In my first post on section 19 of the Immigration Act 2014, I explained that it sets out to modify the way in which courts and tribunals determine immigration cases. It does so by directing judges to have regard to certain considerations when adverse immigration decisions are challenged in reliance upon the right to respect for private and family life enshrined in Article 8 of the European Convention on Human Rights. In particular, the Act stipulates how the “public interest” is to be understood—providing, for example, that the “deportation of foreign criminals” and the “maintenance of effective immigration controls” are “in the public interest”; that “little weight” should be attached to certain matters (e.g. a private life established whilst unlawfully present in the UK), and that the public interest requires the deportation of foreign criminals outwith exceptional circumstances.

This might, as I noted in my first post, seem to place UK law on a collision course with the Convention, thus preparing the ground for a stand-off between the UK Government and the European Court of Human Rights comparable to that which is presently on-going in relation to prisoners’ right to vote. However, I also pointed out that section 3 of the Human Rights Act 1998 requires the new immigration provisions to be read, so far as is possible, compatibly with Article 8, and that such consistent construction is likely to be possible given that the considerations laid down in the Act are ultimately only matters to which courts and tribunals are required to “have regard”.


Does this mean that section 3 of the HRA entirely undercuts the new immigration legislation, rendering it legally pointless (even if it serves a political purpose by demonstrating governmental toughness in the immigration arena)? Probably not. What Article 8 requires—and, in particular, what can count as an adequate justification for deporting someone when that interferes with their right to respect for private and family life—is not a cut-and-dried, scientific matter. It necessarily engages the question whether the public interest secured by deportation is sufficient to justify the interference. That something, such as deporting foreign criminals or people who cannot speak English, is (said to be) “in the public interest” does not mean that, in all the circumstances of the case, the public interest is necessarily capable of serving as a sufficient justification for doing them. And the question of sufficiency, in turn, ultimately reduces to one of proportionality.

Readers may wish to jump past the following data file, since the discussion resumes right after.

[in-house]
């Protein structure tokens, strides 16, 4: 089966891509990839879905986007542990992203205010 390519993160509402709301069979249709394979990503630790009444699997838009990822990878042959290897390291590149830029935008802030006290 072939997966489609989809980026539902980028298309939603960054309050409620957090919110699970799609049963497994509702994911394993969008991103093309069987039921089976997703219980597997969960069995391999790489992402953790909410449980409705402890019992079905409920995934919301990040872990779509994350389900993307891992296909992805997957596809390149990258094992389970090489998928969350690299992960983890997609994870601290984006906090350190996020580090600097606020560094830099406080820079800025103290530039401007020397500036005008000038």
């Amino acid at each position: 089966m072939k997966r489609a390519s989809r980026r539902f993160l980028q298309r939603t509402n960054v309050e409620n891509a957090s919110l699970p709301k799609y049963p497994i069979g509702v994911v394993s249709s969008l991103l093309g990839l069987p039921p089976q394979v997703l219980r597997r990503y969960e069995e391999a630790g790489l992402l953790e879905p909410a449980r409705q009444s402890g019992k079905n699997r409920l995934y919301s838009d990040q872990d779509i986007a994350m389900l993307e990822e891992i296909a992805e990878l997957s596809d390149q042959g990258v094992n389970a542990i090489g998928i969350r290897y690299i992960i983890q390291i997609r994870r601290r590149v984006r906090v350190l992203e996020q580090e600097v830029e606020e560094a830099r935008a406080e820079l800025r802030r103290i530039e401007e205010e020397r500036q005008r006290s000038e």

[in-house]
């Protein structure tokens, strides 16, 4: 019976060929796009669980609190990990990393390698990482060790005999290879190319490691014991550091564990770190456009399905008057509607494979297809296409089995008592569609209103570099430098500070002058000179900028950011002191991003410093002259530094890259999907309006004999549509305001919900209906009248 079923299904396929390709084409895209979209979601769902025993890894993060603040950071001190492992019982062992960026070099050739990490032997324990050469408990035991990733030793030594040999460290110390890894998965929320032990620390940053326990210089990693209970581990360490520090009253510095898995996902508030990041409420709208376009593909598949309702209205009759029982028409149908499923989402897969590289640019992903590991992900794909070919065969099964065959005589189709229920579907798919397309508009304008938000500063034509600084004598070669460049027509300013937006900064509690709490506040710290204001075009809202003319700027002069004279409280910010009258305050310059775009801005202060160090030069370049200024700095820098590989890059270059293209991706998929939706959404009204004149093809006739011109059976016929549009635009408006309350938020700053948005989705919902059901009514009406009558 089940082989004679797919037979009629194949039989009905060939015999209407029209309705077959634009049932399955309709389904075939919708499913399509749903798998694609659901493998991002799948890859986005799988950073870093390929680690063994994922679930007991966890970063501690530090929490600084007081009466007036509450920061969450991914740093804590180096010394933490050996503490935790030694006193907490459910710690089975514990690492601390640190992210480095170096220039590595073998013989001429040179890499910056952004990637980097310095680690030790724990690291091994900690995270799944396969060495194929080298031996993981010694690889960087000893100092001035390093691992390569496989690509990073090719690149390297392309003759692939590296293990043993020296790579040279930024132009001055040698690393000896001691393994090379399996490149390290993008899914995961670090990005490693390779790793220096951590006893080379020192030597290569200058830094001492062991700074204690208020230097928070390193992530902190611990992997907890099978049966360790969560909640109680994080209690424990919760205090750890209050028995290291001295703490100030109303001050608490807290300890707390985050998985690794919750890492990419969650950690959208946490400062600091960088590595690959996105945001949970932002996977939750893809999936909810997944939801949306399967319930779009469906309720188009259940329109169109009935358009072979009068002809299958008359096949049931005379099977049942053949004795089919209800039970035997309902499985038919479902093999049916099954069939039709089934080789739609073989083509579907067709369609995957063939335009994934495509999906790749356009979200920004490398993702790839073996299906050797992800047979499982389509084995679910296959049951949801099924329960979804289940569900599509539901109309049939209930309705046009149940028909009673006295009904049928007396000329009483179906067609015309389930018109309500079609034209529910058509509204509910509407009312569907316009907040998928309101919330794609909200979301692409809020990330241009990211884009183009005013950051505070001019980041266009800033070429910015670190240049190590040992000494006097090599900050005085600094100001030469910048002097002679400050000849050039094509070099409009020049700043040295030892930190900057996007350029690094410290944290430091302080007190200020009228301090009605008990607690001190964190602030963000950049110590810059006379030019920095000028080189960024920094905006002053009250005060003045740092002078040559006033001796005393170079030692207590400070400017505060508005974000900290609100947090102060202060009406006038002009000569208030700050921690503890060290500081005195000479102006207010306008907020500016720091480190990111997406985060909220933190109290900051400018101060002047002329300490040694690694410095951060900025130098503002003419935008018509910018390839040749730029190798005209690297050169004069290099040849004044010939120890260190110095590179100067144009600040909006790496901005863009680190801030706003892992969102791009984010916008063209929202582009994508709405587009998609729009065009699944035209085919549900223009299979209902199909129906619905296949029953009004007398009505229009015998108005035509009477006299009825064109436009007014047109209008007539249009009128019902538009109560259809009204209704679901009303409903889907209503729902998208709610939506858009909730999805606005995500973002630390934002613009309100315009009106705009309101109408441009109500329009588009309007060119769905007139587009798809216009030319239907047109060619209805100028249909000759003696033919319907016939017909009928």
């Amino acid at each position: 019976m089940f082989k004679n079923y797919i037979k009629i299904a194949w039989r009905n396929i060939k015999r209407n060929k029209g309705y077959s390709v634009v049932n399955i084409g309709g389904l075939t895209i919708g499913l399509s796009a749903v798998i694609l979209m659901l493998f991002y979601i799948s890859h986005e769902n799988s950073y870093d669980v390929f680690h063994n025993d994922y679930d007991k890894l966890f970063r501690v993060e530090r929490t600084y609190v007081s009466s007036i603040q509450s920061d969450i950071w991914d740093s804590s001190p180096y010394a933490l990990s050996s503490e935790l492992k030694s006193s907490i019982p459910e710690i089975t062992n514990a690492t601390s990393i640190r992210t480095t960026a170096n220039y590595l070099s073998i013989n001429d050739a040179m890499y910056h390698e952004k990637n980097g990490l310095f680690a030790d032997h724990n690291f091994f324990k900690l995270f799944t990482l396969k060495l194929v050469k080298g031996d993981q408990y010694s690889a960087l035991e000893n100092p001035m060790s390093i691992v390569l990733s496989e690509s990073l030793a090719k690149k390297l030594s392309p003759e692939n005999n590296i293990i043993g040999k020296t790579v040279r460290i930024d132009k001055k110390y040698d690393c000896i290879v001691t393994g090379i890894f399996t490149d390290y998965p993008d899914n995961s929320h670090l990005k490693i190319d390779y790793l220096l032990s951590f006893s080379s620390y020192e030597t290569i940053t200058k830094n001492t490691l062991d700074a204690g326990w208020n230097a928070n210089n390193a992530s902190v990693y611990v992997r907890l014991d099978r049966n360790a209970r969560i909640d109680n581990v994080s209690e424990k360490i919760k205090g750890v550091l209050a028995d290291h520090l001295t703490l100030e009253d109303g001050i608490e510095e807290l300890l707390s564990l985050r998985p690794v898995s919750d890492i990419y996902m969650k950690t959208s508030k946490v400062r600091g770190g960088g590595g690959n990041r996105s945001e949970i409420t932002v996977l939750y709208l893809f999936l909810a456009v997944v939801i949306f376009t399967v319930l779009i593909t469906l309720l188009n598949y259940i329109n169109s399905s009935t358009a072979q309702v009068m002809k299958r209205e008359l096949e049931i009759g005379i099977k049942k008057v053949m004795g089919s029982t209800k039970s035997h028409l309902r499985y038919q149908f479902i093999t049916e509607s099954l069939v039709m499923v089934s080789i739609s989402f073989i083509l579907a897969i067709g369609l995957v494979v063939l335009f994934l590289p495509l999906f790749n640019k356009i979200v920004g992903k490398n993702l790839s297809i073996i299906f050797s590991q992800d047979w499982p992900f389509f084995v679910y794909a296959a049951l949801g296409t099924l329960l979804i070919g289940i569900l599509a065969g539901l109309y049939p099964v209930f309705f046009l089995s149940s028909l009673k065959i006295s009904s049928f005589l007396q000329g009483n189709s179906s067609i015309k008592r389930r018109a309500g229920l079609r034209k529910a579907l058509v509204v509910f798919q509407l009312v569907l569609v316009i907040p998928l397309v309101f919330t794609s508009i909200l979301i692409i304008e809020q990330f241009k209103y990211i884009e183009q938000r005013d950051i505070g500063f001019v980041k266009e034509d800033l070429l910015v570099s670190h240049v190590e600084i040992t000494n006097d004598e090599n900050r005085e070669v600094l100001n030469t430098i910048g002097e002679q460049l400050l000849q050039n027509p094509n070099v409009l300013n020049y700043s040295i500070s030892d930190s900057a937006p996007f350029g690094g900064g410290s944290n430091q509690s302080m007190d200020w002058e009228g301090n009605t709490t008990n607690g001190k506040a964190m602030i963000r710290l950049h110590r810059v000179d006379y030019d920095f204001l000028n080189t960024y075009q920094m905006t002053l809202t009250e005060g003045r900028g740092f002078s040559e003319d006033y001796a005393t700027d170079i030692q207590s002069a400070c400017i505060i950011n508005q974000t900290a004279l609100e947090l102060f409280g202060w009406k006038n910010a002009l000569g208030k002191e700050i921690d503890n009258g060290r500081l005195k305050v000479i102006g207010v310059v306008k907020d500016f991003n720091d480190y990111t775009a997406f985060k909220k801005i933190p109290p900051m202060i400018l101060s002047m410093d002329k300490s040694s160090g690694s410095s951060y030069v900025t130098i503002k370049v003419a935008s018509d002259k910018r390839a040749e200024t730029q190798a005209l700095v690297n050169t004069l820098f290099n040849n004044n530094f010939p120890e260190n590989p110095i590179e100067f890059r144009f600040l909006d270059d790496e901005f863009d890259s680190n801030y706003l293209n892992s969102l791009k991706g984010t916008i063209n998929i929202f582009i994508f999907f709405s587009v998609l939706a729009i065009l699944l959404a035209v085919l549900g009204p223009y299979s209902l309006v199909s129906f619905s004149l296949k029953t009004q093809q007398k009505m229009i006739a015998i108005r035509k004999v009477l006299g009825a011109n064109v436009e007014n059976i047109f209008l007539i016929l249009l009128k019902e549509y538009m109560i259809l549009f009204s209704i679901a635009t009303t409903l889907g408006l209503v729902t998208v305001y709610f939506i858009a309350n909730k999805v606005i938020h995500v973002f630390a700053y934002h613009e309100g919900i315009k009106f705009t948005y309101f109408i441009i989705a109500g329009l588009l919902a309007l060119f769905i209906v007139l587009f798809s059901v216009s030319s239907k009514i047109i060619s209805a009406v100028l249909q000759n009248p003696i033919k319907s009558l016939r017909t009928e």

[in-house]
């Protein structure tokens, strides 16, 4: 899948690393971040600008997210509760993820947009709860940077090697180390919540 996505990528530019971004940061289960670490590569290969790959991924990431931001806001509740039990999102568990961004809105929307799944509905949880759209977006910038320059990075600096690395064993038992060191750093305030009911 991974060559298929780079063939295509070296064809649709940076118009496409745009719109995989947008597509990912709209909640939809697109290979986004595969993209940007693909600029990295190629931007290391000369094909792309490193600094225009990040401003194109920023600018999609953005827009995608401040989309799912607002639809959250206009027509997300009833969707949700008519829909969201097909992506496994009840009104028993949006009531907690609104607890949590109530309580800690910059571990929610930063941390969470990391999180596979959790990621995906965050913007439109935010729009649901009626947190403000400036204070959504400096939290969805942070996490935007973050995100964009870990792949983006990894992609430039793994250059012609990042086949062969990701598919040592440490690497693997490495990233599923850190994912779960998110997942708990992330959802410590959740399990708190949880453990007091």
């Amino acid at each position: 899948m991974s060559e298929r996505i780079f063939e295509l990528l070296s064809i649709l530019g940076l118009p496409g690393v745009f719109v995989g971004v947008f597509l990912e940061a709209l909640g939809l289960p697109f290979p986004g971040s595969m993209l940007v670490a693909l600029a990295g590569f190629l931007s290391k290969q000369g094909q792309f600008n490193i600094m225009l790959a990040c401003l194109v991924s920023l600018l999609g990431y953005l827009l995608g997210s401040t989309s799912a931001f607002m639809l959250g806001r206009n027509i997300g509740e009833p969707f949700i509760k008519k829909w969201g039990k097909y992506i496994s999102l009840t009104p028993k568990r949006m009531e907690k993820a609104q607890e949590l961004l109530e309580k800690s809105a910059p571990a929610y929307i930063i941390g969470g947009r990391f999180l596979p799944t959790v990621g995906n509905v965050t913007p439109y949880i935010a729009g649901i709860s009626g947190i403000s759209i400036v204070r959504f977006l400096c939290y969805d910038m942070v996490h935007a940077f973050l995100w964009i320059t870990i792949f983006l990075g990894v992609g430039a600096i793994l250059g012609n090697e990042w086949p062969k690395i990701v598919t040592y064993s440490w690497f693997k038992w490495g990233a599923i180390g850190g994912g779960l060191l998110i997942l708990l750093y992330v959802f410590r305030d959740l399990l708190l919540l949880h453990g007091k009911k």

In this regard, the House of Lords Constitution Committee, in its report on the Immigration Bill, makes an important point:

These [questions about proportionality] are delicate matters of constitutional balance and judgement. Nonetheless—and this is the crux of the matter as far as the Immigration Bill is concerned—there is nothing in any of the domestic jurisprudence to suggest that proportionality is exclusively a matter for the courts. Parliament also has a meaningful contribution to make in ensuring compliance with the requirements of the Convention, including the principles of legal certainty and proportionality. This is reflected in the Human Rights Act 1998 itself, in the courts’ case law and in constitutional practice. Under the Act ministers and Parliament review the compatibility of bills with Convention rights. The judicial role comes into play only after a bill is enacted. In numerous cases the Supreme Court has recognised that there is a constitutionally important role for parliamentarians in deciding how individual rights and the public interest should be balanced. In AXA General Insurance, for example, Lord Hope of Craighead noted that “elected members of a legislature … are best placed to judge what is in the country’s best interests as a whole” not least because of “the advantages that flow from the depth and width of the experience of … elected members and the mandate that has been given to them by the electorate”.